Publications, Reports & Research
Our publications, reports and research library hosts over 500 specialist reports and research papers on all topics associated with CCS.
Presentation on Statoil's operational CCS experience and the importance of data sharing.
This paper explores the reservoir features that have proven critical in controlling injection performance at the In Salah geologic carbon sequestration (GCS) project in Algeria. The paper is divided into the three main themes of characterisation: structural geology, fracturing, and pore space characterisation. The authors conclude that structural geological and rock mechanical aspects are most critical in the early injection phase. When considering medium to long term effects, characterisation of the pore space, combined with the dynamically created fracture permeability, becomes more important.
This paper describes an integrated pore-scale modelling approach to reconstruct three reservoir rock samples from Krechba field at the In Salah geologic carbon sequestration (GCS) project in Algeria. Pore scale modelling is an important new tool that includes rock modelling, calculation of petrophysical properties, 2-phase fluid flow simulations and comparison of predicted results with laboratory data. This method of fast and reliable characterisation plays a critical role in CO2 storage modelling by shifting the saturation range for which the CO2 plume is mobile.
This report describes the use of an invasion percolation modelling approach to simulate the CO2 migration process at the Krechba field of the In Salah Storage Site in Algeria. The field-scale model involves 56 million cells with dimensions of 10x10x2 meters. This high-resolution model captures the reservoir heterogeneity with respect to both the fault and fracture distributions. The simulation results are reasonably consistent with the inferred CO2 distribution after 5 years of injection, and indicate that the current distribution of CO2 is principally related to the fracture network. Initial results for predictive simulations of the post-injection period are sensitive to, and principally constrained by, the fault distribution and the multiphase flow behaviour. The simulation results highlight the role that high-resolution heterogeneous field-scale models can play in developing a comprehensive storage monitoring program.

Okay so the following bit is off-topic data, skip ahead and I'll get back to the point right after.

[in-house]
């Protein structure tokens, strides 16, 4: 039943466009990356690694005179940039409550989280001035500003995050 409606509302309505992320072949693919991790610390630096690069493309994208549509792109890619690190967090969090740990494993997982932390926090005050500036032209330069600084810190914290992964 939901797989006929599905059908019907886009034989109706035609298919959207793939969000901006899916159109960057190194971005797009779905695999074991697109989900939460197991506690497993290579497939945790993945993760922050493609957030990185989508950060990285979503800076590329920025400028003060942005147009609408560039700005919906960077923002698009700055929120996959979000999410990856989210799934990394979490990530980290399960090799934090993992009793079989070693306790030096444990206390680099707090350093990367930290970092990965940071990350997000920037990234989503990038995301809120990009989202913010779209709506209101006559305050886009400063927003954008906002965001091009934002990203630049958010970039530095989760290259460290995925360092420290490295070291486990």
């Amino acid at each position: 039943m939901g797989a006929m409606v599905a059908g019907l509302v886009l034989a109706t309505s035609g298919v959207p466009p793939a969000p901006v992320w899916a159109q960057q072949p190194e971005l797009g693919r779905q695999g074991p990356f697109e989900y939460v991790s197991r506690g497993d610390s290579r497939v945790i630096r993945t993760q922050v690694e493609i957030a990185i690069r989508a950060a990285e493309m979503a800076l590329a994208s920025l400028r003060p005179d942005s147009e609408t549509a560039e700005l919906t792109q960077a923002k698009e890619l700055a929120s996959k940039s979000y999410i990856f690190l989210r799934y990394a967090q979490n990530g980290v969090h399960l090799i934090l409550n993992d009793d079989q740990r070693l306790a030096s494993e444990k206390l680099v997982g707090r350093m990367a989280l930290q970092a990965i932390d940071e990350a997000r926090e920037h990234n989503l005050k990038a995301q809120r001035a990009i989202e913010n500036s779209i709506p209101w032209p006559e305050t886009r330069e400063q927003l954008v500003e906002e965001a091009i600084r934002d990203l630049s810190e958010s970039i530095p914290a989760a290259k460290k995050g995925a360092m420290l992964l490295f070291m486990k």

This paper presents the authors’ current knowledge on the characterisation of faults and fractures at the CO2 storage demonstration site at the Krechba natural gas field at In Salah, Algeria. The authors discuss their current understanding of fault and fracture properties at Krechba, which is essential for realistic predictions of CO2 flow behaviour at the site. Furthermore, an extensive monitoring program is underway to improve the characterisation of the Krechba field as storage location and to verify the applicability of a number of monitoring methods for CO2 storage purposes.
This paper describes current and future use of satellite data to monitor and model injection sites at the Krechba natural gas field at In Salah, Algeria. The authors explain the current monitoring programme at Krechba, and the role satellite imagery plays. The authors conclude that experience at In Salah shows that satellite imagery now has the resolution to be a key monitoring technology for onshore storage.